6 Flashcards Preview

DIT > 6 > Flashcards

Flashcards in 6 Deck (56)
Loading flashcards...
1

What are the positive symptoms of schizophrenia (adding a symptom)? What are the negative symptoms of schizophrenia (removing a normal finding/trait)? (FA15 p509) (FA16 p514)

Diagnosis requires 2 or more of the following (first 4 are “positive symptoms”):
􏰂 Delusions
􏰂 Hallucinations—often auditory
􏰂 Disorganized speech (loose associations)
􏰂 Disorganized or catatonic behavior
􏰂 “Negative symptoms”—flat affect, social
withdrawal, lack of motivation, lack of speech or thought

2

What is HIPAA?

Health Insurance Portability and Accountability Act

3

Describe the anatomy of the femoral sheath. When placing a femoral line for central venous access, you palpate a femoral pulse. Where do you place the guide needle in relation to this pulse: medially or laterally? (FA15p350)(FA16p347)

femoral sheath contains femoral vein, artery and femoral canal (contains deep inguinal LNs) *no femoral nerve* ("venous near the penis"

general organization lateral to medial: NAVeL:
Femoral nerve, artery, vein, empty space, lymphatic
-guide needle in medially to pulse

4

Which area of the brain is damaged in Klüver-Bucy syndrome? What are the symptoms of Klüver-Bucy syndrome? (FA15 p461) (FA16 p464)

bilateral amygdala
disinhibited behavior: hyperphagia, hyperorality, hypersexuality, hyperdocility
-assoc. with HSV1

5

What long-term complication is associated with having to receive multiple blood transfusions? (FA15 p399)

Blood transfusion risks include infection transmission (low), transfusion reactions, *iron overload* (can lead to hemosiderosis or hemochromatosis), hypocalcemia (citrate is a Ca2+ chelator), and hyperkalemia (RBCs may lyse in old blood units).

6

What are Cheyne-Stokes respirations?

cyclic respiration
repeating cycles of apnea and hypercapnia with a compensatory phase of hyperventilation and hypocapnia

7

Which type of immunodeficiency disorder is caused by DiGeorge syndrome? (FA15 p214) (FA16 p208) Development of which branchial pouches is affected in DiGeorge syndrome? (FA15 p566) (FA16 p570)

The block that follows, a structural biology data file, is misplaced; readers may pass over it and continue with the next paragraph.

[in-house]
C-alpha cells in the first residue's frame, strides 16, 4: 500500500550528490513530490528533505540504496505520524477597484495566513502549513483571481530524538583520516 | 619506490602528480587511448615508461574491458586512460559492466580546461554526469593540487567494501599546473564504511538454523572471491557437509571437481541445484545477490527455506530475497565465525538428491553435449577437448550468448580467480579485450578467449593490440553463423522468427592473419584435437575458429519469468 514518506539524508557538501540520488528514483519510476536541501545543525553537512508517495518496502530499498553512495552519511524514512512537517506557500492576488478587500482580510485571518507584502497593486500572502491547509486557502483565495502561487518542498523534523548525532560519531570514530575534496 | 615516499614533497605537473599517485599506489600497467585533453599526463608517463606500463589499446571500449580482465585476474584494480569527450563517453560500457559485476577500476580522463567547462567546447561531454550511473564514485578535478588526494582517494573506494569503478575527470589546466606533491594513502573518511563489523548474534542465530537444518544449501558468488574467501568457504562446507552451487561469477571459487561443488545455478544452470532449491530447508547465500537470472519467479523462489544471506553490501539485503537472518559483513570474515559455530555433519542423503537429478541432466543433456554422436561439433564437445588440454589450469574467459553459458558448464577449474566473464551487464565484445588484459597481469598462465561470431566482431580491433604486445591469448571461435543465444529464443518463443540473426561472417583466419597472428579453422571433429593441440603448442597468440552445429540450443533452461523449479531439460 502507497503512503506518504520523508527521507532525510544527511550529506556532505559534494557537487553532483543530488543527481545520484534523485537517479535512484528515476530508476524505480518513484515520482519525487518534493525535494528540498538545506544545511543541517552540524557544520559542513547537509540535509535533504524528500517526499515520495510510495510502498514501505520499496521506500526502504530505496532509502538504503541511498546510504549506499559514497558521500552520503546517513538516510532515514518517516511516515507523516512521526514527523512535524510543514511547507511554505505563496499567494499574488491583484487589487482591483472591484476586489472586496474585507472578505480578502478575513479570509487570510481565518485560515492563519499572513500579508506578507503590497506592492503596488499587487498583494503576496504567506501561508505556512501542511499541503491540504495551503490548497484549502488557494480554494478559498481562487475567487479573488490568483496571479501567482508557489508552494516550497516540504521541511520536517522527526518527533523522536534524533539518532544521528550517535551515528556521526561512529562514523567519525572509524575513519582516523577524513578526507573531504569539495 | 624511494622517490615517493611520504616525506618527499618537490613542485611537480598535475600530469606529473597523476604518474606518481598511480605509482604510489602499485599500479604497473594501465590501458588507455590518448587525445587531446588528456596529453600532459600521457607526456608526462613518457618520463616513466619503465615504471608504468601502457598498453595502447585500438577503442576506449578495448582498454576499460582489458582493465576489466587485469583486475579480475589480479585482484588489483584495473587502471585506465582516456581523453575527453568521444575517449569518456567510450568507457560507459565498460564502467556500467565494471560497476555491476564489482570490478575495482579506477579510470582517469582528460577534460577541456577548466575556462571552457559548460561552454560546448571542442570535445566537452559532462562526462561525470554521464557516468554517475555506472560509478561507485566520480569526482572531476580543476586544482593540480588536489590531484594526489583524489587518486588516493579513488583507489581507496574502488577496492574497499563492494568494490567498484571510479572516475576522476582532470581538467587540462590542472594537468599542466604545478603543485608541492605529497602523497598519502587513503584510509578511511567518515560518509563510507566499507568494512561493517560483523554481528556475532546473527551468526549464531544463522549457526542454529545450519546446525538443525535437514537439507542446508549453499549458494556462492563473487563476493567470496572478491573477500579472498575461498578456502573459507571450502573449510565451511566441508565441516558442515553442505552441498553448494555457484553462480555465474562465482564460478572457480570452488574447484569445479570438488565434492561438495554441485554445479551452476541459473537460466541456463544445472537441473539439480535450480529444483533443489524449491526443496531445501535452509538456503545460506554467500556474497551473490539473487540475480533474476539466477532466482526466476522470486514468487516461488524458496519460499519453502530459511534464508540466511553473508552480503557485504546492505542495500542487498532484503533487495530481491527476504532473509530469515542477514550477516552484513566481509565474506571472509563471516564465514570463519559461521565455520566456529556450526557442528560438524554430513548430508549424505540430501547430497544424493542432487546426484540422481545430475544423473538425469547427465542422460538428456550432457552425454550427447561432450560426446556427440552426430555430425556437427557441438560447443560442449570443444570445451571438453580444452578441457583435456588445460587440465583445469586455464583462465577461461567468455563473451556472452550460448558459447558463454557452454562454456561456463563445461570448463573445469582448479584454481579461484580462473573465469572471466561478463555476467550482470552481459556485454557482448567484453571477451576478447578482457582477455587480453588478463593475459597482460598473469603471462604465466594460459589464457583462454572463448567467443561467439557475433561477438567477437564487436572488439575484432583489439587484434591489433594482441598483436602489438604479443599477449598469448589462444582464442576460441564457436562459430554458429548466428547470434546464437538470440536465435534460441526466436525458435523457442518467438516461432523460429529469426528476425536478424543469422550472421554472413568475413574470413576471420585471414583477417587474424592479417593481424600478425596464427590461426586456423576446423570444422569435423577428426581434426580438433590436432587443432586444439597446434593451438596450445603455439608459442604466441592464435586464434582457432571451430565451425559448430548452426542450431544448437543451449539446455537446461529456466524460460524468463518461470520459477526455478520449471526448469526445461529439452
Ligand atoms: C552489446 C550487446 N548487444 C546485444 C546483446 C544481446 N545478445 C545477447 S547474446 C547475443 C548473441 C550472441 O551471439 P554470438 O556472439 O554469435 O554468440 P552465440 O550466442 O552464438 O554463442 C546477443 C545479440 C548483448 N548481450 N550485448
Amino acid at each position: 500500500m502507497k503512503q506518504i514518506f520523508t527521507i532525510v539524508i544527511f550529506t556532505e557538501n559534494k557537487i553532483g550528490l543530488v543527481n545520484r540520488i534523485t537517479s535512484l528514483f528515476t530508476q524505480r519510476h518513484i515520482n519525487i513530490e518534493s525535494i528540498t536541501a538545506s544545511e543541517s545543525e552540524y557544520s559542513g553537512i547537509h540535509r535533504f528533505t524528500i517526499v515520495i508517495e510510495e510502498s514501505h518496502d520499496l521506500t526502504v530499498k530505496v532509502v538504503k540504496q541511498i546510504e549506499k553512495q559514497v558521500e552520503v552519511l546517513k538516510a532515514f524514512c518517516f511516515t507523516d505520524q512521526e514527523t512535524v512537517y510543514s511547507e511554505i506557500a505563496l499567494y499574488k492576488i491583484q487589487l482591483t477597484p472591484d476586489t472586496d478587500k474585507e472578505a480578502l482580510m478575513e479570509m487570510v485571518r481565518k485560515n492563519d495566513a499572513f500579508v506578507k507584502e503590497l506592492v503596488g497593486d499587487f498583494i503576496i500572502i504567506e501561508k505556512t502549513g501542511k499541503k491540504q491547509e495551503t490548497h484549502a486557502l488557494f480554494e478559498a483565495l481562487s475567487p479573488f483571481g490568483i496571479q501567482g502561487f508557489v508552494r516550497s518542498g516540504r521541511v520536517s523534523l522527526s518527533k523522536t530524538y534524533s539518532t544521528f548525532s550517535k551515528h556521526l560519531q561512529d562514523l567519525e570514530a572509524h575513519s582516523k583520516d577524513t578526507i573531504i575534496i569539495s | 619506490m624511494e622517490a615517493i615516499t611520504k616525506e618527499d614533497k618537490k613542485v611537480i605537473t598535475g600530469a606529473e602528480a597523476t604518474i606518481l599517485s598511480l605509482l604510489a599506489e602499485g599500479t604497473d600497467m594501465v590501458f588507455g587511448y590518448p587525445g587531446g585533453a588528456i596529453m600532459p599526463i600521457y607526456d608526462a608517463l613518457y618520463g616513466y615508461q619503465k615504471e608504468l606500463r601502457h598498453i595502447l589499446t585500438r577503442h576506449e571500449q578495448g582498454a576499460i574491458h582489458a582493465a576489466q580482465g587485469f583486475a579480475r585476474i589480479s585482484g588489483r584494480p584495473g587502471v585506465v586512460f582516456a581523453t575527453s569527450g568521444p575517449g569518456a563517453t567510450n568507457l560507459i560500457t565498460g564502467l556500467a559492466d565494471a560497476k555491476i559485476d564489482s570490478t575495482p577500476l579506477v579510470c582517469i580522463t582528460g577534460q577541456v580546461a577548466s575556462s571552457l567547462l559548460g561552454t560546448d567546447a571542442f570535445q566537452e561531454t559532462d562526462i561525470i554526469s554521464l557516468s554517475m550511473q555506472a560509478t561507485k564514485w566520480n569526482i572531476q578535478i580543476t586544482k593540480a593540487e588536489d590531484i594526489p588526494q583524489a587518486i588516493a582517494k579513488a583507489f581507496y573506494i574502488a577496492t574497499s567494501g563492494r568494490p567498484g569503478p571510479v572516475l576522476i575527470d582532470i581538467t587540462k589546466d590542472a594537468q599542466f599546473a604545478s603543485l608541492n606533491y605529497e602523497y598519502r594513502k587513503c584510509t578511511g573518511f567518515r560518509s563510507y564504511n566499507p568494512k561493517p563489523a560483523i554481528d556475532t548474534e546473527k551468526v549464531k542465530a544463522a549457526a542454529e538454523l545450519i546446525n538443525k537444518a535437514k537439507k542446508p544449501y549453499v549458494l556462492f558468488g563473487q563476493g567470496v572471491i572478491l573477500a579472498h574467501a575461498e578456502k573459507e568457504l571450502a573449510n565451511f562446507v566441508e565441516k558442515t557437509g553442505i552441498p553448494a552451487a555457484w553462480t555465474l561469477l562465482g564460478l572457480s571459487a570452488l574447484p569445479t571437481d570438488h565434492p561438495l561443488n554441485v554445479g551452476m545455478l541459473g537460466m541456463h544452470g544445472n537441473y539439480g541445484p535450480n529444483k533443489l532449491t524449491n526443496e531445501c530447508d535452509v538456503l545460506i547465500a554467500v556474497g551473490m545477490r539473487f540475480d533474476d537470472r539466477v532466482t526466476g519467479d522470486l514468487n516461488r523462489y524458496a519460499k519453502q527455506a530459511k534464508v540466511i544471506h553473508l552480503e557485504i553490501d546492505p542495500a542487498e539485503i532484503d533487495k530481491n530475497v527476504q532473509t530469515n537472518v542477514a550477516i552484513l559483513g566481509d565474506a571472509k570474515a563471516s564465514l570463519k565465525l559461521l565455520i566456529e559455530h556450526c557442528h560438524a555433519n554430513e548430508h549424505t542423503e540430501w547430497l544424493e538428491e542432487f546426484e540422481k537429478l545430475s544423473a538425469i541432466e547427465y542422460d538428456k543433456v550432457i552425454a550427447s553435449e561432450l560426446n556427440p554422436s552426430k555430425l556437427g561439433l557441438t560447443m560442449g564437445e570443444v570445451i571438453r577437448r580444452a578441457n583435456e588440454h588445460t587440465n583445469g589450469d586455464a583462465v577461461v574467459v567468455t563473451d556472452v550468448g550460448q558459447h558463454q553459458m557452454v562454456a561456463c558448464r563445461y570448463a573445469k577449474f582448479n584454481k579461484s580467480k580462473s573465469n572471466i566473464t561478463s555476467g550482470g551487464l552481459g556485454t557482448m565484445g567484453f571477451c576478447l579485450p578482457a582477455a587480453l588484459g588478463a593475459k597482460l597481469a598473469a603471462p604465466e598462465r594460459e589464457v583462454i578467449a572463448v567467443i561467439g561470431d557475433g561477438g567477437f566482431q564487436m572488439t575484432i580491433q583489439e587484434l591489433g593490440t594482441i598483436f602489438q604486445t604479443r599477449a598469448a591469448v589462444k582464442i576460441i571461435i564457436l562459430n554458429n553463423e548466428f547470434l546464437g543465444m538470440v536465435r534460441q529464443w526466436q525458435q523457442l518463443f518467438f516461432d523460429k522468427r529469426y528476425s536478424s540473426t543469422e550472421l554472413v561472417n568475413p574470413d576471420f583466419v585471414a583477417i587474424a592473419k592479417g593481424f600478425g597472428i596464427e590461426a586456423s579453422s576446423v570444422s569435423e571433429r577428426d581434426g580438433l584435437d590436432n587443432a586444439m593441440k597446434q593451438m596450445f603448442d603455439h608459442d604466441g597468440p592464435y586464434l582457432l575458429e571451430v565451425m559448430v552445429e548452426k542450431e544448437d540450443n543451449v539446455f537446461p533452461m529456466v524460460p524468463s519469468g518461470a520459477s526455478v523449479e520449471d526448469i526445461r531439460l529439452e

Thymic aplasia; recurrent viral/fungal infections due to T-cell deficiency

3rd and 4th pharyngial pouches

8

What drugs and endogenous hormones regulate the secretion of gastric acid? (FA15 p353-354) (FA16 p350-351)

^ by gastrin, histamine, ACh
decreased by somatostatin, secretin, GIP (glucose-dep. insulinotropic peptide), prostaglandin
drugs that decrease: PPIs, H2 blockers, Octreotide

9

The E4 variant of Apo E is a known risk factor for Alzheimer’s disease. What is the primary function of each of the following major apoproteins? (FA15 p115) (FA16 p104)
Apo A-I
Apo B-48
Apo B-100
Apo C-II
ApoE

Apo A-I: Activates LCAT
Apo B-48: Mediates chylomicron secretion from enterocytes
Apo B-100: Binds LDL receptor
Apo C-II: Lipoprotein lipase (LPL) cofactor
ApoE: Mediates remnant uptake (Alz. disease)

10

Name five or more drugs that inhibit acetylcholinesterase. What is the clinical application for each?
(FA15 p250) (FA16 p244)

Donepezil, galantamine, rivastigmine (Alzheimer's disease)
Edrophonium (Tensilon test: dx myasthenia gravis)
Neostigmine: reversal of NM junction blockade (postop/neurogenic ileus and urinary retention, myasthenia gravis
Physostigmine (atropine OD)
Pyridostigmine (txmyasthenia gravis)
Echothiophate (tx open angle glaucoma)

11

Clavulanic acid, sulbactam, and tazobactam aid penicillins in their activity against bacteria through what mechanism? (FA15 p181) (FA16 p171)

inhibit β-lactamase/penicillinase

12

Which bacteria are most commonly responsible for sialadenitis? What condition most commonly predisposes a patient to sialadenitis? (SU p119)

(inflammation/infection of salivary gland)
S. aureus and Viridans strep
most commonly secondary to stone obstruction of salivary gland duct (sialolithiasis)

13

Membranous glomerular diseases involve thickening of which structure? (FA15 p540) (FA16 p544)

Thickening of glomerular basement membrane (GBM) i.e. membranous nephropathy

14

An 88-year-old man arrives at the ER after he fell and struck his head. He has a history of atrial fibrillation for which he takes warfarin. Noncontrast CT of the head reveals subarachnoid hemorrhage. What is the antidote for warfarin anticoagulation or warfarin overdose? For heparin overdose? (FA15 p257, 406) (FA16 p251, 406)

warfarin: vitamin K+ (delayed), FFP (immediate)
heparin: Protamine sulfate

15

What important secretory products are secreted from each of the following cells of the GI tract? (FA15 p353-354) (FA16 p350-351)
G cells
I cells
S cells
D cells
K cells
Parietal cells
Chief cells

G cells: gastrin (antrum)
I cells: cholecystokinin (CCK) (duodenum, jejunum)
S cells: secretin (duodenum)
D cells: somatostatin (pancreatic islets and GI mucosa)
K cells: GIP
Parietal cells: intrinsic factor, HCl
Chief cells: pepsin

16

You recommend that your patient, a 51-year-old woman, begin taking a calcium and vitamin D supplement in order to prevent osteoporosis. What are the steps in the conversion of vitamin D to its active form in the body? By what mechanism does vitamin D help prevent osteoporosis? (FA15 p319) (FA16 p313)

D3 from sun exposure in skin. D2 ingested from plants. Both converted to 25-OH (calcidiol) in liver and to 1,25-(OH)2 (calcitriol, active form) in kidney.

^􏰄absorption of dietary Ca2+ and PO43−.
^􏰄bone resorption-->^􏰅􏰄Ca2+ and PO43–.

17

A child arrives at the ER in hypotensive shock after taking his dad’s phenoxybenzamine. The intern on call orders the nurse to get her a pressor STAT. The nurse informs the intern that there are two pressors available in the ER, epinephrine and phenylephrine. Which one will be able to increase the blood pressure of this pediatric patient? (FA15 p255) (FA16 p248)